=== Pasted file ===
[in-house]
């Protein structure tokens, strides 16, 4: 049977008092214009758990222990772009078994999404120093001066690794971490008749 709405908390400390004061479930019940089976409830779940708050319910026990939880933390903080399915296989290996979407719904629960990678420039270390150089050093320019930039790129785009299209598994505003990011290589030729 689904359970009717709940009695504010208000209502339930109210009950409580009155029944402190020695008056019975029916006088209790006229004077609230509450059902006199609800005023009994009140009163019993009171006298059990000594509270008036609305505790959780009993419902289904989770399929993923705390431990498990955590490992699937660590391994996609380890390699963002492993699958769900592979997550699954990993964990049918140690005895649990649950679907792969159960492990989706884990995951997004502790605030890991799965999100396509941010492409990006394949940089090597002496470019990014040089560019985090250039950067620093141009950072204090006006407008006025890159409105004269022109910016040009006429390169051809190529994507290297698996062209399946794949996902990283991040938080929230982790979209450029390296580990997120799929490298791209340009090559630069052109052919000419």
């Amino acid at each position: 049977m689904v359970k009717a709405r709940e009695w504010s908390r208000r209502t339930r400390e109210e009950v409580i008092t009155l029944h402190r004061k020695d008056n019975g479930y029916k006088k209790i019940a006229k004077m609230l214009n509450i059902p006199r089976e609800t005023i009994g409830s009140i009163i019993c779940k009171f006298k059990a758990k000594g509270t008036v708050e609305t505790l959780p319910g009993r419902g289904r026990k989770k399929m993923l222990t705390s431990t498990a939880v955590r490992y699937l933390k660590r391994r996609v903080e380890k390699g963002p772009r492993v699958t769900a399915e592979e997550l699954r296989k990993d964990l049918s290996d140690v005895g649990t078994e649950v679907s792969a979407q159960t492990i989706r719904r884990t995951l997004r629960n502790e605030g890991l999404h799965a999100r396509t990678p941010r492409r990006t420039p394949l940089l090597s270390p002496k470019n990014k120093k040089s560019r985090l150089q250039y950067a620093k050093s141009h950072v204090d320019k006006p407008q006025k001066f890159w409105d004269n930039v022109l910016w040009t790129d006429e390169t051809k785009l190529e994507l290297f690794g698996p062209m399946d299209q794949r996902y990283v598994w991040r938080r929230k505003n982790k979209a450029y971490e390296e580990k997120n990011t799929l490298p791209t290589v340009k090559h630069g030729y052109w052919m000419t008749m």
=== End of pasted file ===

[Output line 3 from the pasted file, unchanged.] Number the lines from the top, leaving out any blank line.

């Amino acid at each position: 049977m689904v359970k009717a709405r709940e009695w504010s908390r208000r209502t339930r400390e109210e009950v409580i008092t009155l029944h402190r004061k020695d008056n019975g479930y029916k006088k209790i019940a006229k004077m609230l214009n509450i059902p006199r089976e609800t005023i009994g409830s009140i009163i019993c779940k009171f006298k059990a758990k000594g509270t008036v708050e609305t505790l959780p319910g009993r419902g289904r026990k989770k399929m993923l222990t705390s431990t498990a939880v955590r490992y699937l933390k660590r391994r996609v903080e380890k390699g963002p772009r492993v699958t769900a399915e592979e997550l699954r296989k990993d964990l049918s290996d140690v005895g649990t078994e649950v679907s792969a979407q159960t492990i989706r719904r884990t995951l997004r629960n502790e605030g890991l999404h799965a999100r396509t990678p941010r492409r990006t420039p394949l940089l090597s270390p002496k470019n990014k120093k040089s560019r985090l150089q250039y950067a620093k050093s141009h950072v204090d320019k006006p407008q006025k001066f890159w409105d004269n930039v022109l910016w040009t790129d006429e390169t051809k785009l190529e994507l290297f690794g698996p062209m399946d299209q794949r996902y990283v598994w991040r938080r929230k505003n982790k979209a450029y971490e390296e580990k997120n990011t799929l490298p791209t290589v340009k090559h630069g030729y052109w052919m000419t008749m």